The internal customer service attitude
Poor internal customer service — when people within an organization fail to help each other do their jobs — inevitably results in the external customer having a bad experience with the company.
To develop good internal customer service, the first thing you do is to develop the right attitude. To develop an internal customer service attitude, you have to
- learn to see yourself as a service provider,
- use common courtesy when dealing with your internal customers, and
- search for opportunities to exceed your internal customers’ expectations.
Being a service provider
Companies tend to put a lot of emphasis on providing outstanding external customer service. To provide this service, a lot needs to be done behind the scenes. Often there’s a higher number of interactions between people within an organization than of interactions with external customers.
The kind of relationship that exists between service providers and customers exists both within and outside of an organization. So for a business to run smoothly, you should give internal customer service as much attention as external customer service.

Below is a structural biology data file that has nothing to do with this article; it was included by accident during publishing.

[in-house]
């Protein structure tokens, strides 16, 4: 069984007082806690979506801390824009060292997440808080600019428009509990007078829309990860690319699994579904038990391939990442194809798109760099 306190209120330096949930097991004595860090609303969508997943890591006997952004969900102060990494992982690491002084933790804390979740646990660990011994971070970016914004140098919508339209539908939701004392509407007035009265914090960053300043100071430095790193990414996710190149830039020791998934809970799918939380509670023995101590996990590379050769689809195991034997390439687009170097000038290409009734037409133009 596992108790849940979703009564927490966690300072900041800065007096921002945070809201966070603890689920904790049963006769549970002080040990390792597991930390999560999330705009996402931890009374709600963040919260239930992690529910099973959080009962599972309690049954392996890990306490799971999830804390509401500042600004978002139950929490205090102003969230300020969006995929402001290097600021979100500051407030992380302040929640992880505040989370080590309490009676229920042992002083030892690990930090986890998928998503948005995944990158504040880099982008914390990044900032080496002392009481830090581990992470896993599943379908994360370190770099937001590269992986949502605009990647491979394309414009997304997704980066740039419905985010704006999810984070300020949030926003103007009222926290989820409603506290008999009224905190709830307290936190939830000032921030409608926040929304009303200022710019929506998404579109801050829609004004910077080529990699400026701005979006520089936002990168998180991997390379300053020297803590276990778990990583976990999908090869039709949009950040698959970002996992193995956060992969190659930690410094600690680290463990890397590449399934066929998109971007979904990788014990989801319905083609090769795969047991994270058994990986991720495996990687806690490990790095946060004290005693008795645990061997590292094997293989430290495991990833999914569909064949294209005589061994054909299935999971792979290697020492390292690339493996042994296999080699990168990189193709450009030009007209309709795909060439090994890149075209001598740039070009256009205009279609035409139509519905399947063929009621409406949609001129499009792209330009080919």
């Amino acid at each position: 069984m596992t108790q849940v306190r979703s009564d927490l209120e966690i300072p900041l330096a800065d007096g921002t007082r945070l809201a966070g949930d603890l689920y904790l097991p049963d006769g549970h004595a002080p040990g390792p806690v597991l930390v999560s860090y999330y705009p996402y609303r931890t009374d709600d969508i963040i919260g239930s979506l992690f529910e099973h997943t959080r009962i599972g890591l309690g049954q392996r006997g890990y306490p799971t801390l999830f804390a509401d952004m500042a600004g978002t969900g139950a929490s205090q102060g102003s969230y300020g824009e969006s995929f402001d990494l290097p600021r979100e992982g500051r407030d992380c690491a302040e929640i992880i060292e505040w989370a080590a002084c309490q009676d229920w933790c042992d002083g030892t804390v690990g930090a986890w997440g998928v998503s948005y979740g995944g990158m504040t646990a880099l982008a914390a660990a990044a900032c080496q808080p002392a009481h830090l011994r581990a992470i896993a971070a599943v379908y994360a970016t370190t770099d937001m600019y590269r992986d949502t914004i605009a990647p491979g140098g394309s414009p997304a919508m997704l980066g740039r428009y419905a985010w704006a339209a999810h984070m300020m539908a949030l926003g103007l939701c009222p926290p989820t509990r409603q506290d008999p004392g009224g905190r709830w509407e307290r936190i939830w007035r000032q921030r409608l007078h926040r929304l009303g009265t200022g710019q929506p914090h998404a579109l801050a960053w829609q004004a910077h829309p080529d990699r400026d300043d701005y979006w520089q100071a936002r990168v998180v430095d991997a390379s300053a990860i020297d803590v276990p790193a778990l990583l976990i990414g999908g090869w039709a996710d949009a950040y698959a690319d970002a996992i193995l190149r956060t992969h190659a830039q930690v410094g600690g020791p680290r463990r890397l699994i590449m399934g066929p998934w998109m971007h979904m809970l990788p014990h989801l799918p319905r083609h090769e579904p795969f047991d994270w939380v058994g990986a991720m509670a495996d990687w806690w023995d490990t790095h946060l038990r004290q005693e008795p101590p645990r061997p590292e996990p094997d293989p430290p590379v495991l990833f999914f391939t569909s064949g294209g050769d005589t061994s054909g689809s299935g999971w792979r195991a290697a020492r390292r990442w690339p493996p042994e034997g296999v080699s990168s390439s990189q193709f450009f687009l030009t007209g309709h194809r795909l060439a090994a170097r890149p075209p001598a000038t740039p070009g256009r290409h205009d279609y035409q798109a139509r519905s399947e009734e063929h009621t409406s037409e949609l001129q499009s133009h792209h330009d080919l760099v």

Keeping this in mind will help you put the whole process into perspective. When you learn to see your colleagues as customers and yourself as a service provider, you’ll be able to help your colleagues and yourself to function well together.
In some organizations the relationship between internal customers and internal customer service providers is simple. For example, in a restaurant a waiter takes a customer’s order, then gives it to the chef. The chef relies on the waiter to get the correct order so that he can do his job properly.
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